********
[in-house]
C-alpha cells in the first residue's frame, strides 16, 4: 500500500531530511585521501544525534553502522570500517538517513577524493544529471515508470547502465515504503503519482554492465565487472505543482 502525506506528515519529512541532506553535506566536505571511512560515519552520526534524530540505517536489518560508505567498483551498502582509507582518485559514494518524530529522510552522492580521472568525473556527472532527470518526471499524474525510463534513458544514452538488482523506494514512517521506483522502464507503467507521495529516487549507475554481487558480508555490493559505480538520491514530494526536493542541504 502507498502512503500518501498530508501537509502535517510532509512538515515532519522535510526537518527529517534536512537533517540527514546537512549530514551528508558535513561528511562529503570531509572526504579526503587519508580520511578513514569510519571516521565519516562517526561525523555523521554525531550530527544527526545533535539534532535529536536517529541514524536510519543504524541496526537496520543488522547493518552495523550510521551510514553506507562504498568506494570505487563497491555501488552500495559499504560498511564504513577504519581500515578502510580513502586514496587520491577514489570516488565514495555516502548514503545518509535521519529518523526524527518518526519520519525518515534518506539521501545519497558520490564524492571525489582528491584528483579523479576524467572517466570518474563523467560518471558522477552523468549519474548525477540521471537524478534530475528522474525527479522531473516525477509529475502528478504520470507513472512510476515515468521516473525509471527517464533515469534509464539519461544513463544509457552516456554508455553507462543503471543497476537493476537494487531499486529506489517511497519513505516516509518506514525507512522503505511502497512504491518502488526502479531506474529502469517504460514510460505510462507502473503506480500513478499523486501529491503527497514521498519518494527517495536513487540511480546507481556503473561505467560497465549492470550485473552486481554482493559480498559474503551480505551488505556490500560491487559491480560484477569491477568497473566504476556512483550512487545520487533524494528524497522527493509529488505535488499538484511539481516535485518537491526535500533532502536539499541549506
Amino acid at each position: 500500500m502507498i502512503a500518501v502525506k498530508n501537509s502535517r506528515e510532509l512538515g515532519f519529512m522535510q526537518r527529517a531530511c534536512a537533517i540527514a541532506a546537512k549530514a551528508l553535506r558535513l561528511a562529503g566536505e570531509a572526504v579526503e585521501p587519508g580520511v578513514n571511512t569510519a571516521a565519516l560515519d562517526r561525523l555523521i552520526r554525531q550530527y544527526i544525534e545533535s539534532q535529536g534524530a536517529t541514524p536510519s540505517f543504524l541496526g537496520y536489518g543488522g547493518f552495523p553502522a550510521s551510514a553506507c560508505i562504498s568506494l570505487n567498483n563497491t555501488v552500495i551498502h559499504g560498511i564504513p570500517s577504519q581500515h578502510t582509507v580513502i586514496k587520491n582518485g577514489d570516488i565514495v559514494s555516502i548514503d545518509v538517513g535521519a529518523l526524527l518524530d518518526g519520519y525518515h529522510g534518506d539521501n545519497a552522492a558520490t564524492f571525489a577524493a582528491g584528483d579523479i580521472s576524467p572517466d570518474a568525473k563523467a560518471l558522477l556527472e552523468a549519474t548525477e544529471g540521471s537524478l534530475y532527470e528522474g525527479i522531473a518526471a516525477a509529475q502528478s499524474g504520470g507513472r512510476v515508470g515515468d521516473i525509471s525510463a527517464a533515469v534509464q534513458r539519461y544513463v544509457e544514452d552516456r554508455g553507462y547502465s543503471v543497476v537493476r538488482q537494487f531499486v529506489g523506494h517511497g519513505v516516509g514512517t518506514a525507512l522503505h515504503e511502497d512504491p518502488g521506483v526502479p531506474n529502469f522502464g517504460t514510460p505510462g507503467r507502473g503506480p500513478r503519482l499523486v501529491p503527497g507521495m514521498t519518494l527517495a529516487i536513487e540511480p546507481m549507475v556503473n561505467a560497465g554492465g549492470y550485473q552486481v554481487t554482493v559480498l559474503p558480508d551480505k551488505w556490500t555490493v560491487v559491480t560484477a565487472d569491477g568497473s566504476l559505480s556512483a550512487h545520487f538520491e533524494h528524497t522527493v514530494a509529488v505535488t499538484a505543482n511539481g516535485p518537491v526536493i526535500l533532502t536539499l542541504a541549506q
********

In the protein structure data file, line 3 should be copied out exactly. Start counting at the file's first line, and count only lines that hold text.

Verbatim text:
Amino acid at each position: 500500500m502507498i502512503a500518501v502525506k498530508n501537509s502535517r506528515e510532509l512538515g515532519f519529512m522535510q526537518r527529517a531530511c534536512a537533517i540527514a541532506a546537512k549530514a551528508l553535506r558535513l561528511a562529503g566536505e570531509a572526504v579526503e585521501p587519508g580520511v578513514n571511512t569510519a571516521a565519516l560515519d562517526r561525523l555523521i552520526r554525531q550530527y544527526i544525534e545533535s539534532q535529536g534524530a536517529t541514524p536510519s540505517f543504524l541496526g537496520y536489518g543488522g547493518f552495523p553502522a550510521s551510514a553506507c560508505i562504498s568506494l570505487n567498483n563497491t555501488v552500495i551498502h559499504g560498511i564504513p570500517s577504519q581500515h578502510t582509507v580513502i586514496k587520491n582518485g577514489d570516488i565514495v559514494s555516502i548514503d545518509v538517513g535521519a529518523l526524527l518524530d518518526g519520519y525518515h529522510g534518506d539521501n545519497a552522492a558520490t564524492f571525489a577524493a582528491g584528483d579523479i580521472s576524467p572517466d570518474a568525473k563523467a560518471l558522477l556527472e552523468a549519474t548525477e544529471g540521471s537524478l534530475y532527470e528522474g525527479i522531473a518526471a516525477a509529475q502528478s499524474g504520470g507513472r512510476v515508470g515515468d521516473i525509471s525510463a527517464a533515469v534509464q534513458r539519461y544513463v544509457e544514452d552516456r554508455g553507462y547502465s543503471v543497476v537493476r538488482q537494487f531499486v529506489g523506494h517511497g519513505v516516509g514512517t518506514a525507512l522503505h515504503e511502497d512504491p518502488g521506483v526502479p531506474n529502469f522502464g517504460t514510460p505510462g507503467r507502473g503506480p500513478r503519482l499523486v501529491p503527497g507521495m514521498t519518494l527517495a529516487i536513487e540511480p546507481m549507475v556503473n561505467a560497465g554492465g549492470y550485473q552486481v554481487t554482493v559480498l559474503p558480508d551480505k551488505w556490500t555490493v560491487v559491480t560484477a565487472d569491477g568497473s566504476l559505480s556512483a550512487h545520487f538520491e533524494h528524497t522527493v514530494a509529488v505535488t499538484a505543482n511539481g516535485p518537491v526536493i526535500l533532502t536539499l542541504a541549506q